The latest inflation report confirms that prices for just about everything continues to rise, with the Consumer Price Index (CPI) up 8.3 percent over the last year and many categories up even higher, including food (11.4 percent) and energy (23.8 percent). While not part of the CPI, another measure of inflation (call it the Taxpayer Price Index?) is also surging: federal tax collections are up 23 percent over the last year, according to the latest data from the Congressional Budget Office (CBO). At the current pace, federal tax collections will reach a record high of about $5 trillion in nominal dollars for the fiscal year (FY) 2022 ending September 30, which is about $1 trillion more than last year’s $4 trillion in collections (also a record).
As a share of GDP, federal tax collections are on track to hit a multi-decade high of about 20.2 percent in FY 2022, up from 18.1 percent last fiscal year and exceeding the last peak of 20 percent set during the dot-com bubble in FY 2000. Federal tax collections are approaching the all-time high of 20.5 percent of GDP set in 1943 during World War II. Compared to average federal tax collections in the post-war era of 17.2 percent of GDP, this year’s collections are set to exceed that level by 3 percentage points.
The Tax Cuts and Jobs Act was signed into law in November 2017 by Former President Donald Trump and that is what is contributing to the highest revenue ever collected. President Biden’s Inflation Reduction Act doesn’t affect tax increases until 2023.
When you lower taxes it increases the incentive to expand the GDP and when you increase taxes it does the reverse.
The results of gathering more tax revenue when you lower rates and give tax incentives have been proven once again. That was the purpose of the Tax Cuts and Jobs Act (TCJA) of 2017 signed into law under Former President Donald Trump.
Remember, many of the tax provisions of TCJA sunset (go away) in 2026 unless extended by the current administration (unlikely). Again the need for more estate and tax planning.
It is already the end of September and open enrollment for Medicare is almost here. If you are turning age 65 or want to review your current Medicare Insurance products, you can do so by calling our office at 702-878-3900 and we can assist you.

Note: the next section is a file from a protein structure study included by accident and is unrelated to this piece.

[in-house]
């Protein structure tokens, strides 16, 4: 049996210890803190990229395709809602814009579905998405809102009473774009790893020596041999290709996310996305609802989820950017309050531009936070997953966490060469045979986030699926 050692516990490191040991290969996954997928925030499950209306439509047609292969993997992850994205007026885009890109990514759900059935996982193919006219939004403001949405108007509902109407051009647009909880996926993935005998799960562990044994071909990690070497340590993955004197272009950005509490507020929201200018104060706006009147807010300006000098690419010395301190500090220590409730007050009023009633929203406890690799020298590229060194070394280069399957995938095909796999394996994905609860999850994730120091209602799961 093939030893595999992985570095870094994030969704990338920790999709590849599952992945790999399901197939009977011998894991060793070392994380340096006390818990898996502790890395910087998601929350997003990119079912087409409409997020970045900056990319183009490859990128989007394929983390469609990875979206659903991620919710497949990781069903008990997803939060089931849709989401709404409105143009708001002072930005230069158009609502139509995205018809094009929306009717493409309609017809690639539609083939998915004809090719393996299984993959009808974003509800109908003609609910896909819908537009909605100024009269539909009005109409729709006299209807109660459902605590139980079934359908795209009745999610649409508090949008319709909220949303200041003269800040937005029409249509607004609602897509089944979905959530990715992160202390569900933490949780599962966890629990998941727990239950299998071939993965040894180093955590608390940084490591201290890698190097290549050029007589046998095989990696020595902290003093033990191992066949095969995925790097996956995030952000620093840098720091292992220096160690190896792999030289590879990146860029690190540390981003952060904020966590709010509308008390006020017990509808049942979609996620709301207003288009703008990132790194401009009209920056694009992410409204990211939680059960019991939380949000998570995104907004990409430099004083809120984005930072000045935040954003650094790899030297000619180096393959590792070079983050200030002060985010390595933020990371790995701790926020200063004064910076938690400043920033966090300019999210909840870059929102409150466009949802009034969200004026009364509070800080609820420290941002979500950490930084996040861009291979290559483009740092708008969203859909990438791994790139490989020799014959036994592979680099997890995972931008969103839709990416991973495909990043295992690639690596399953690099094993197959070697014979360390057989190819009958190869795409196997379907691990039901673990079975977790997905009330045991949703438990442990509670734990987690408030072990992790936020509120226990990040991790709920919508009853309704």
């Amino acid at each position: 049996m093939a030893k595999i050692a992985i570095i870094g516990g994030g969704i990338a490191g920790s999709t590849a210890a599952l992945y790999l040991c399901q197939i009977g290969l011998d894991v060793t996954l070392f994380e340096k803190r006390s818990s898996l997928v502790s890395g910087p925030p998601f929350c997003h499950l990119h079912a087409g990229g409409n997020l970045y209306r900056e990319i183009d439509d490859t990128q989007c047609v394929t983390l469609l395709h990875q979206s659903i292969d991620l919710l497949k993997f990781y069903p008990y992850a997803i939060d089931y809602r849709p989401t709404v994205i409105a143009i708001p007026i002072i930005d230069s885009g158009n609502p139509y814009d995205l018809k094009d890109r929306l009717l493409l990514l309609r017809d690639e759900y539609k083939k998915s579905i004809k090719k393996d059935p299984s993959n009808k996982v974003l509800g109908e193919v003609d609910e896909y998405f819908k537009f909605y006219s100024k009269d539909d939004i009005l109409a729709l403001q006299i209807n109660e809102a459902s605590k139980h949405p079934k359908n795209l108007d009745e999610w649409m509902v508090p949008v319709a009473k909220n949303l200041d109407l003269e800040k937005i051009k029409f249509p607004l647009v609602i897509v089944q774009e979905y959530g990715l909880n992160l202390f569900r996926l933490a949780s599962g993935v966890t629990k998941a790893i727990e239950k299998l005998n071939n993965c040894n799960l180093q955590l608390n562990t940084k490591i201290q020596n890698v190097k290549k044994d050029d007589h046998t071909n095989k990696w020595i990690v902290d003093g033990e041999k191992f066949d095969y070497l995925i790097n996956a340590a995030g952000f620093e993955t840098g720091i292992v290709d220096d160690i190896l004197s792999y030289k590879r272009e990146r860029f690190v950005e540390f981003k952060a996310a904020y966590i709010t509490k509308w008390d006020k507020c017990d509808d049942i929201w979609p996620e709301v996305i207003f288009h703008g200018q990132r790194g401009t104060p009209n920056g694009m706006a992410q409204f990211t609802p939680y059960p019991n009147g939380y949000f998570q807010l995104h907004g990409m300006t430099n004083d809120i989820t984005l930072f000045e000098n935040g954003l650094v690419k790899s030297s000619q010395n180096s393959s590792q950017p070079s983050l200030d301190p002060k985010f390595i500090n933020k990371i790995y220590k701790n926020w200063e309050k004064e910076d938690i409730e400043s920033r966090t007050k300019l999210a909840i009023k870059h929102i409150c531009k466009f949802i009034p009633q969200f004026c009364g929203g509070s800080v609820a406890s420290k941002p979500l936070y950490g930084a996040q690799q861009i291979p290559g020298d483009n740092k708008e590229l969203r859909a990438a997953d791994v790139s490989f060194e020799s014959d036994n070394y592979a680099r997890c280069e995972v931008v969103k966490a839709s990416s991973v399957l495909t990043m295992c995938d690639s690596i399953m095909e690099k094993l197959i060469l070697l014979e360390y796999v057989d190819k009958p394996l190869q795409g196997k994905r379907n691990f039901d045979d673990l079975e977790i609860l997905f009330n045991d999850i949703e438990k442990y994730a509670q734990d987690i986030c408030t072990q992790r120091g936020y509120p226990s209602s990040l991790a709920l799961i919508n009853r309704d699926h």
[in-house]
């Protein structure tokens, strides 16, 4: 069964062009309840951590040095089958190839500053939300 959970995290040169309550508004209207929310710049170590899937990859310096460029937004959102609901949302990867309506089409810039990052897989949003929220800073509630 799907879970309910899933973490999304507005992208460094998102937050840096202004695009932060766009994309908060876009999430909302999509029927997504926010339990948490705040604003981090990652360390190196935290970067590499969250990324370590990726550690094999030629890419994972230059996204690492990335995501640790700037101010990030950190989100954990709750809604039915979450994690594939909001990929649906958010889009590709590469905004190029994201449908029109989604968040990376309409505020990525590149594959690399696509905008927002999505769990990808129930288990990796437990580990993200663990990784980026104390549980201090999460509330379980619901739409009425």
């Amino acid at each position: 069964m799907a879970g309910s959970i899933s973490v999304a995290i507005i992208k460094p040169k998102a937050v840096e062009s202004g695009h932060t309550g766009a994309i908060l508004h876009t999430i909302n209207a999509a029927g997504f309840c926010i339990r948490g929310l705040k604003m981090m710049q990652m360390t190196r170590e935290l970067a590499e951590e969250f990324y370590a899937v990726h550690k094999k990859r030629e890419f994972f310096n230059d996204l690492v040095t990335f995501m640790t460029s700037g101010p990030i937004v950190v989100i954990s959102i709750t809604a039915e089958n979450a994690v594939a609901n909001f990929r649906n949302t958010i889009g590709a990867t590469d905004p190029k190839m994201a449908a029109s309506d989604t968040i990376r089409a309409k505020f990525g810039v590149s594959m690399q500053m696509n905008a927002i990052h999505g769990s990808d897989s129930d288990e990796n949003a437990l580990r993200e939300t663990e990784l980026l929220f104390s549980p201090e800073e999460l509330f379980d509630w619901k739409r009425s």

Andrew Whalen, of Whalen Financial, is ranked 10th out of the top 25 Next Gen Advisors to Watch!
Sources of Tax-Free Income That Do Not Affect Modified Adjusted Gross Income (AGI)
Here are the 17 that jumped out at me:
- Roth IRAs
- Social Security benefits up to the taxable limits
- Tax-free IRA withdrawals (on top of tax-free Social Security)
- Home sale gains of up to $250,000 ($500,000 if married, filing jointly)
- Tax-free capital gains and dividends when you hit the sweet spot – call me for sweet spot information.
- Capital gains sheltered with capital losses
- Stepped-up inherited assets
- Section 1031 real estate exchanges when held until death
- Qualified small business tax gains
- Section 529 college savings plans used for education
- Coverdell Education Savings Accounts use for education
- Age 72 or older IRA transfers directly to charity up to $100,000 per year
- Investment in Opportunity Zones left for 10 years or longer
- Federal, State, and Private disability income
- Life insurance proceeds from the policy that is still in force.
- Health Savings Accounts (HSA) distributions used for medical expenses
- Annuity income that is basis only
Why are the above tax-free sources important? Your (MAGI) can determine how much of your other sources of income are taxable and how much of your itemized deduction you have to give up. MAGI also determines what your Medicare Part B Premium payment will be, the higher the MAGI the higher your premium.
How Long A Period of Time does The IRS have To Audit Your Return?
Normally the IRS has three years to audit your return, that is three years from the later of the due date for filing or the date you actually filed.
- Not filing your return, keeps the audit statute open indefinitely.
- Under reporting your income by 25%, doubles the three years to six years.
- If you do not sign your return, the IRS does not consider it a valid return, therefore, the same rules for non-filing apply.
- If your return is incomplete, it is three years after making the correction necessary to file a completed return.
- The three years are also doubled to six years if you omit more than $5,000 in foreign income.
- Omit Form 3520 for gifts of inheritances from foreign nationals opens unlimited statute of limitation.
- Omit Form 8938 for overseas assets opens unlimited statute of limitation
- If you own part of a foreign corporation, it can trigger reporting, including filing an IRS
Form 5471. Failure to file Form 5471 generally is a penalty of $10,000 per form. Note, that there is a separate penalty imposed on Form 5471 if; late, incomplete, or inaccurate.
As we enter the Fall and Winter months of this year, I wish everyone a healthy balance for the rest of 2022 and beyond and let everyone know I am available for your questions and concerns.
Al Whalen, EA, ATA, CFP®
Bradford Tax Institute
The Tax Book
Inflation Reduction Act (HR 5376)
Accountant’s Daily Insight
The Tax Foundation
California Society of Enrolled Agents
Accounting Today Publication
Robert Wood, www.woodllp.com